Ghana has a residence-based taxation system.
A company is resident in Ghana if it is incorporated under the laws of Ghana or it has its management and control exercised in Ghana at any time during the tax year.
corporate tax rate
The general corporate tax rate is 25%.
Mining and petroleum companies are subject to corporate tax at the rate of 35%.
Companies engaged in non-traditional export, manufacturing, farming, agro-processing, hotels, waste processing, free-zones, rural banking, residential construction, unit trust schemes and venture capital financing qualify for reduced tax rates.
|capital gains tax (“CGT”)|
CGT is charged on gains accruing to, or derived by, a taxpayer from the realisation of an asset or liability at a rate of 15%.
withholding tax (“WHT”) rates
WHT rate (%)
|branch profits|| N/A||10% |
|dividends||0% (if at least 25% voting right)|
|interest||8% (except financial institutions)|
20% on government securities
|management, consulting and technical service fees||8% (except financial institutions)|
20% on government securities
| || |
double tax agreements (“DTAs”)
DTAs are in force with Belgium, Denmark, France, Germany, Italy, the Netherlands, South Africa, Switzerland and the United Kingdom.
Unrelieved losses from a business in a priority sector (eg, farming, agro-processing, mining, petroleum, energy and power, tourism, ICTs and manufacturing) may be carried forward for five years. Unrelieved losses in all other sectors may be carried forward for three years.
Transfer pricing rules are applicable in Ghana. Where an arrangement exists between persons who are in a controlled relationship, the income and tax payable thereby must be calculated according to the arm’s length standard.
Persons are considered to be in a controlled relationship if an entity and a person who controls that entity or who may directly or indirectly, alone or together with other persons, benefit from 50% or more of the voting power or rights to the income or capital of the entity.
|thin capitalisation||Where 50% or more of the underlying ownership or control of a resident company (other than a financial institution) is held by a non-resident person, and such resident company has a debt-to-equity ratio in excess of 3:1 at any time during a basis period, it will not be allowed to deduct any interest paid or foreign currency exchange loss incurred during that period on that part of the debt that exceeds the 3:1 ratio.|
Resident individuals are taxed on a sliding scale of between 0% and 25% and non-residents are subject to a flat rate tax of 20%.
Resident employee tax rates applicable from 1 January 2016:
annual chargeable income (GHS)
|up to 2 592|| 0%|
|2 592-3 888|| 5%|
|3 889-5 700|| 10%|
|5 701-38 880|| 17.5%|
|above 38 880|| 25%|
Both employers and employees are obliged to contribute to the SSNIT. The employee contributes 5.5% of his/her basic monthly salary, while the employer contributes 13% of the basic monthly salary.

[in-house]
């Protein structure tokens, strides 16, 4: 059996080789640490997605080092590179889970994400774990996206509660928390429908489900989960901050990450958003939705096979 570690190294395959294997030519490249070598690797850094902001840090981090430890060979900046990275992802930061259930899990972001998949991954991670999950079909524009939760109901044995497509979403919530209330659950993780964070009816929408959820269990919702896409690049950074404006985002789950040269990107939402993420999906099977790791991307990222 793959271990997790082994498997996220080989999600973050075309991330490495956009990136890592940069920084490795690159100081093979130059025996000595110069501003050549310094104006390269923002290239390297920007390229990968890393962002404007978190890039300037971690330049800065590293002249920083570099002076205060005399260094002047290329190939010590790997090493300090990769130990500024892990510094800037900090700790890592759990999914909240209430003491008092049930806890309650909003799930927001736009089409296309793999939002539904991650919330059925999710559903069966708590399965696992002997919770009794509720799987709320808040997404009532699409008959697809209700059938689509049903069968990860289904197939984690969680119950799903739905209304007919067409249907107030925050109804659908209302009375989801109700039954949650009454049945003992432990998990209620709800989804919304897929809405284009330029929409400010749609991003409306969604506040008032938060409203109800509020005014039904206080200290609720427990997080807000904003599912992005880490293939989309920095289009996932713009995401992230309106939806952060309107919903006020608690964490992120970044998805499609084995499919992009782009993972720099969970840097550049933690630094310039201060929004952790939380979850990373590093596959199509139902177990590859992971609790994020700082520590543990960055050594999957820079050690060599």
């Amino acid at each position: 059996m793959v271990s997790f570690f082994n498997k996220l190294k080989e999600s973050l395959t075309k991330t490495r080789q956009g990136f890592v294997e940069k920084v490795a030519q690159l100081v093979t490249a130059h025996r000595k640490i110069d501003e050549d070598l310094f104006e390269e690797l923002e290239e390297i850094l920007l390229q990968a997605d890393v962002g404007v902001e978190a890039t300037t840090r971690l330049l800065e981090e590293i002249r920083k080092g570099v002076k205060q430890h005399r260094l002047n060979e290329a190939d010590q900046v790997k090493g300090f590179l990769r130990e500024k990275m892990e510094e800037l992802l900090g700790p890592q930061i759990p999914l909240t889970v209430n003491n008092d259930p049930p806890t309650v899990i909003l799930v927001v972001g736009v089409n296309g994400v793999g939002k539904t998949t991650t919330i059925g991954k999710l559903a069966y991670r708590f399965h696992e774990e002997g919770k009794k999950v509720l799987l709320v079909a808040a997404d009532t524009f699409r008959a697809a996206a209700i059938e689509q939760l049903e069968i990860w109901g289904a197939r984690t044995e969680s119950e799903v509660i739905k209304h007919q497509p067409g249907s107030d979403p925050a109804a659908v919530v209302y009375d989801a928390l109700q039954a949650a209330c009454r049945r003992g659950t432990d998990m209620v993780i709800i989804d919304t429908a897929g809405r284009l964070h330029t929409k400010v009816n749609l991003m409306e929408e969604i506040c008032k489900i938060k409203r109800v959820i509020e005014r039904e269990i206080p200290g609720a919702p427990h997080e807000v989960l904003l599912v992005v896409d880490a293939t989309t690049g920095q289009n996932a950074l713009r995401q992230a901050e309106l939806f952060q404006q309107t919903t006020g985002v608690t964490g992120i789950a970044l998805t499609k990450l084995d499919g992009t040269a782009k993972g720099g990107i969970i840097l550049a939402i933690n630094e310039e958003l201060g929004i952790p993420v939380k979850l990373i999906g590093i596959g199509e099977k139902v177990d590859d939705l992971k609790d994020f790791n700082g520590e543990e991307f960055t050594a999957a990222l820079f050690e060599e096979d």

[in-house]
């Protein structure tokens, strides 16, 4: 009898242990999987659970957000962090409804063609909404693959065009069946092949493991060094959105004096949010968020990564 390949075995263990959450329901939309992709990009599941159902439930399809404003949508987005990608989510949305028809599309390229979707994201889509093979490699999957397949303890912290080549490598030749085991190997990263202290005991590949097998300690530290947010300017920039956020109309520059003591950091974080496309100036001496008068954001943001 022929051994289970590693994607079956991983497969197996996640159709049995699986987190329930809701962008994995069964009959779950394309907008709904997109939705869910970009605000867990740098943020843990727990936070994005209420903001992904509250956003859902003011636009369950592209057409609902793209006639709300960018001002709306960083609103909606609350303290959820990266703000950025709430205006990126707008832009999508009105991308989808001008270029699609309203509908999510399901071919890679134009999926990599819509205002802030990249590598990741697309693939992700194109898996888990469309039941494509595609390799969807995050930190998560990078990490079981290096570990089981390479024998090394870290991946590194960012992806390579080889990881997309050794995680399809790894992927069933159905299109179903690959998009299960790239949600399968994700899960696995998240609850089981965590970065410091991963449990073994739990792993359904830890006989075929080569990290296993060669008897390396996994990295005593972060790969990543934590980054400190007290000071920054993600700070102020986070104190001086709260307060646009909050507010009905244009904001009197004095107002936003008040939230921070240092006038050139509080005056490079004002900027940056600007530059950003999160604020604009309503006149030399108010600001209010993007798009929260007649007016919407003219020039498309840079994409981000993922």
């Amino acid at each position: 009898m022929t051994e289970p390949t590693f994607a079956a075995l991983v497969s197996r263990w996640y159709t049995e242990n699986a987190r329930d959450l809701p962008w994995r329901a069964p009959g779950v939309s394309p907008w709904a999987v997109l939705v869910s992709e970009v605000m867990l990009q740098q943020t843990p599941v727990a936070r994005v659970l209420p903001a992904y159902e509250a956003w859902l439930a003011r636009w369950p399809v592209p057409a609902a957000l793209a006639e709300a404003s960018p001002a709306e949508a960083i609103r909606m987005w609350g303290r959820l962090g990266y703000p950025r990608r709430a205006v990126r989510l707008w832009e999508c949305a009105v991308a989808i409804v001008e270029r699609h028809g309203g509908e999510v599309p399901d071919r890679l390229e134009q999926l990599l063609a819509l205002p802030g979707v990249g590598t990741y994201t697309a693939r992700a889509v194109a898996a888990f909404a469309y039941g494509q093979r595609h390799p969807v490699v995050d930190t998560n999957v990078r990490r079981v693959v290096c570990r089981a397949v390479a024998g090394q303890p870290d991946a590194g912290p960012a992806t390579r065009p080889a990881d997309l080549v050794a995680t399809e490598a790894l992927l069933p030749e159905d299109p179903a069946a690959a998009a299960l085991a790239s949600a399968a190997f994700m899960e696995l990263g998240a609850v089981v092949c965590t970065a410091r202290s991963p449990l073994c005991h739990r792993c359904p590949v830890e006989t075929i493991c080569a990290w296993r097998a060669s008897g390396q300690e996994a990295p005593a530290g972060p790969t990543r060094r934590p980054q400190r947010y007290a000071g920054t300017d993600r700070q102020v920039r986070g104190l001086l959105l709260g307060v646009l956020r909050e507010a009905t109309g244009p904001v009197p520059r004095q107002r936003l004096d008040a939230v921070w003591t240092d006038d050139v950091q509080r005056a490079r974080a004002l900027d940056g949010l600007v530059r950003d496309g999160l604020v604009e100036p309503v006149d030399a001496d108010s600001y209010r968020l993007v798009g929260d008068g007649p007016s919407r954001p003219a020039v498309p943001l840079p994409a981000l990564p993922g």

Out of the total pension contribution of 18.5%, 13.5% will be remitted by the employer to the SSNIT on behalf of the employee and the remaining 5% will paid to, and managed by, a licensed pension trustee to be appointed by the employer.
|payroll taxes||There is no payroll tax in Ghana.|
|stamp duty |
Stamp duty is levied on a wide range of instruments and documents under the Stamp Act.
The person who makes, signs, issues or executes the instrument or document is liable to pay the duty. Exemptions from stamp duty include transfer of government stock or shares in a company, transfers of loan capital, bankruptcy and insolvency documents, and insurance policies.
|taxable supplies ||VAT is levied on the supply of goods and services made in Ghana, the importation of goods into Ghana and the taxable supply of any imported service.|
VAT is levied at a standard rate of 15%.
The NIHL at 2.5% is imposed under the NIHL Act, which is collected as part of VAT, resulting in an effective VAT rate of 17.5%.
A person who is engaged in a taxable activity and is not registered for VAT must register if:
- at the end of any period of 12 months or less, the person made during that period taxable supplies exceeding GHS120 000; or
- at the end of any month, there are reasonable grounds to expect that that person will make taxable supplies in the next 12 or less months exceeding GHS120 000; or
- at the end of any period of three months, the person made during that period supplies exceeding GHS30 000; and
- there are reasonable grounds to expect that the total value of taxable supplies made by that person during that period and to be made during the next consecutive nine months will exceed GHS120 000.
A person who is not required to be registered may apply voluntarily to be registered by the Commissioner-General.
|reverse VAT on imported services|
The recipient of imported services is liable to account for the output VAT on such service through a reverse-charge mechanism to the extent that the service is utilised or consumed in Ghana, other than to make taxable supplies. Such a person may not claim the VAT paid as input tax on the service received.